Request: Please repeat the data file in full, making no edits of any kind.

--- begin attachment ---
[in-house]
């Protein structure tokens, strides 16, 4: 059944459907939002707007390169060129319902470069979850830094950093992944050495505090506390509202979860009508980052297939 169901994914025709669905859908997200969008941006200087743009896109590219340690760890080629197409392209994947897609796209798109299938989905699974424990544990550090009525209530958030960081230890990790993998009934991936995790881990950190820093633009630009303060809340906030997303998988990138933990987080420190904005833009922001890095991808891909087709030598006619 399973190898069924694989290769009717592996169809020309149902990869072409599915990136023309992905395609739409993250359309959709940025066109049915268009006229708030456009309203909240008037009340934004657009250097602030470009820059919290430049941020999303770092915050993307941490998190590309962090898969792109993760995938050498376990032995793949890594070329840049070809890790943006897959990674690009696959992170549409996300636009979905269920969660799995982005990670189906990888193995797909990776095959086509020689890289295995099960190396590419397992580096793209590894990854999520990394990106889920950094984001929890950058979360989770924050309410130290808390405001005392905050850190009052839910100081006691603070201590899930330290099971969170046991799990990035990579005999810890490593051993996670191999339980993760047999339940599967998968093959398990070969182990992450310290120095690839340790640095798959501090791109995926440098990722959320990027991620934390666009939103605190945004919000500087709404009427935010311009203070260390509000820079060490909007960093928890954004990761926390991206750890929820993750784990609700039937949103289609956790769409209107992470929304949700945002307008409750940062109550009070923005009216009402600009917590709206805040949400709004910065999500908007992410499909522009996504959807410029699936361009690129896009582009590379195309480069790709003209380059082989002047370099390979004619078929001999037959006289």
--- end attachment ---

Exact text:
[in-house]
């Protein structure tokens, strides 16, 4: 059944459907939002707007390169060129319902470069979850830094950093992944050495505090506390509202979860009508980052297939 169901994914025709669905859908997200969008941006200087743009896109590219340690760890080629197409392209994947897609796209798109299938989905699974424990544990550090009525209530958030960081230890990790993998009934991936995790881990950190820093633009630009303060809340906030997303998988990138933990987080420190904005833009922001890095991808891909087709030598006619 399973190898069924694989290769009717592996169809020309149902990869072409599915990136023309992905395609739409993250359309959709940025066109049915268009006229708030456009309203909240008037009340934004657009250097602030470009820059919290430049941020999303770092915050993307941490998190590309962090898969792109993760995938050498376990032995793949890594070329840049070809890790943006897959990674690009696959992170549409996300636009979905269920969660799995982005990670189906990888193995797909990776095959086509020689890289295995099960190396590419397992580096793209590894990854999520990394990106889920950094984001929890950058979360989770924050309410130290808390405001005392905050850190009052839910100081006691603070201590899930330290099971969170046991799990990035990579005999810890490593051993996670191999339980993760047999339940599967998968093959398990070969182990992450310290120095690839340790640095798959501090791109995926440098990722959320990027991620934390666009939103605190945004919000500087709404009427935010311009203070260390509000820079060490909007960093928890954004990761926390991206750890929820993750784990609700039937949103289609956790769409209107992470929304949700945002307008409750940062109550009070923005009216009402600009917590709206805040949400709004910065999500908007992410499909522009996504959807410029699936361009690129896009582009590379195309480069790709003209380059082989002047370099390979004619078929001999037959006289």